When Rick Warren and his father opened Warren’s Bait Box in 1970, Rick was only 19.
Now on the cusp of 60, Warren has spent most of his adult life at the small concrete building off Baltimore Annapolis Boulevard in Glen Burnie, selling bait and tackle to anglers as they head off to fish the Chesapeake Bay and Magothy and Severn rivers.
The shop has provided his family a good, but simple, life, Warren said.
“We never became millionaires, but we made a decent living,” he said.
After a couple of rough years caused by a sour economy and increased competition from the giant retailer Bass Pro Shop at Arundel Mills mall, Warren plans to close his business after March. He has marked down the merchandise 50 percent in an attempt to liquidate inventory.
In its best years, Warren’s could take in $250,000 annually. Now, the shop is about $15,000 in the hole, Warren said.
While in talks to sell the shop, the married father of two seems fairly certain the Warrens won’t be involved much longer.
Warren’s Bait Box is known by local fishermen for high-quality live grass shrimp, blood worms and minnows, as well as its selection of hand-tied lures. Warren said he will continue to sell bait wholesale.
“With the way the economy has gone the past couple of years, the days of the mom and pop stores are just about done,” Warren said.
For longtime customer Chris Eckstorm, 41, of Glen Burnie, Warren’s provided something more than just bait and tackle.
“[Rick] was very personable, very helpful, he’d give you little tips and advice,” Eckstorm said.
Those tips included the best local fishing spots as well as advice on lures and tackle, he said.
“It was well worth what you paid for the bait,” Eckstorm said.
Ron Hill, 52, of Ferndale has shopped at Warren’s for 20 years.
“I think it’s going to hurt a lot of local fishermen,” Hill said. “When [Warren] tells you something about fishing … he’s telling you from experience.”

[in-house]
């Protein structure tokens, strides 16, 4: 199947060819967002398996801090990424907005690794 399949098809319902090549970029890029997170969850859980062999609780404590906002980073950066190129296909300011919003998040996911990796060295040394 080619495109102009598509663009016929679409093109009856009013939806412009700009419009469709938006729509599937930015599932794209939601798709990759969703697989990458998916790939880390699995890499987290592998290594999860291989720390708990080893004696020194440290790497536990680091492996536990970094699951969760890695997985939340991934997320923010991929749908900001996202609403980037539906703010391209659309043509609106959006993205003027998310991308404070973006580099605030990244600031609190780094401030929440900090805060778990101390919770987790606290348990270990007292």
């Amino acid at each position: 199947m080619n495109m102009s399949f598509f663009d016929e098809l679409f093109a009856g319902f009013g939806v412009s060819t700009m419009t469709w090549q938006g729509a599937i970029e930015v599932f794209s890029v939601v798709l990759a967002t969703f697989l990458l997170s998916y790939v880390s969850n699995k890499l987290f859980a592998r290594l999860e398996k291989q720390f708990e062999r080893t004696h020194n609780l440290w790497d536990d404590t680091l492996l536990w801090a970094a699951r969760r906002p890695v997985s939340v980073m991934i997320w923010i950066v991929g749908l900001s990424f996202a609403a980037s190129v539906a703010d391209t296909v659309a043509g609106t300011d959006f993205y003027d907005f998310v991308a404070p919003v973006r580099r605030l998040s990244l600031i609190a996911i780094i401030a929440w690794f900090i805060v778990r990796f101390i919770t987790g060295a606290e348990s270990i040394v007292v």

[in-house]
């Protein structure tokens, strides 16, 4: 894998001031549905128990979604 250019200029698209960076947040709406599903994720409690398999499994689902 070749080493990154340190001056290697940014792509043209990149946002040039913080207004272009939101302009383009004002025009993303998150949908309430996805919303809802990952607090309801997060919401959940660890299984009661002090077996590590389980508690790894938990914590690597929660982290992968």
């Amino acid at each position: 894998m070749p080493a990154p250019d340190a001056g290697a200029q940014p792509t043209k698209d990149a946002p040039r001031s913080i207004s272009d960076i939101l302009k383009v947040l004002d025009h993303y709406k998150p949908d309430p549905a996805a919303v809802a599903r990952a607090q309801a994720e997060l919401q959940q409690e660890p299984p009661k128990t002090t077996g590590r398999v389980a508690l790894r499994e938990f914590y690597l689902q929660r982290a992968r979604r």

Warren’s Bait Box started with a few minnow traps.
Growing up in Baltimore County, Rick spent plenty of time outdoors hunting and fishing with his father, Orville. Around 9 or 10, Rick began setting up minnow traps to get fresh bait.
Pretty soon, he had more minnows than he could use. So, Orville came up with a proposition.
“Dad said, ‘Listen, to make a few extra dollars, why don’t you talk to some of the tackle stores and see if you can sell ’em,'” Warren said.
It turned out to be a lucrative proposition. Rick began selling bait to tackle stores in Landsdowne, Brooklyn and Glen Burnie.
One customer was a sporting goods store off Baltimore Annapolis Boulevard. One day in 1970, the Warrens told the shopkeeper to let them know if he ever thought about selling the store. Within two weeks, the shop owner did just that.
“Me and him, we decided let’s give it a crack,” Warren said.
The first few years were rough. The shop’s income had to support two families — Orville and his wife, Mary, as well as Rick and his wife.
Rick took a second job even as he continued trapping bait for his shop.
After a few years, the business grew enough to support both families and Rick gave up his job to work at the shop full time. By then, Orville was working six days a week, opening before dawn and closing up in the evenings.
“His father, when he was alive, always said, ‘Tell ’em the truth — tell ’em where you fish and how you fish,'” Mary said.
In turn, Orville asked that his customers be honest with him.
“He always said, ‘Don’t steal anything. Ask, and we’ll give it to you,'” Mary said.
The store was at its peak in the mid-’80s when Orville died after a year-long bout with cancer.
With Orville gone, Rick and his mother became even more committed, spending the majority of their waking hours at the shop over the years.
At age 85, the prospect of closing up has been particularly rough on Mary. Many customers, who call her Mom, have become be good friends over the years.
“They’re like my family,” she said.
In addition, conversations in the shop about the best places to troll for rockfish on the bay have blossomed into close friendships.
“We shared a lot of times together,” said Eckstorm, who has become one of Warren’s fishing buddies. “It’s more upsetting for me than just losing a bait store.”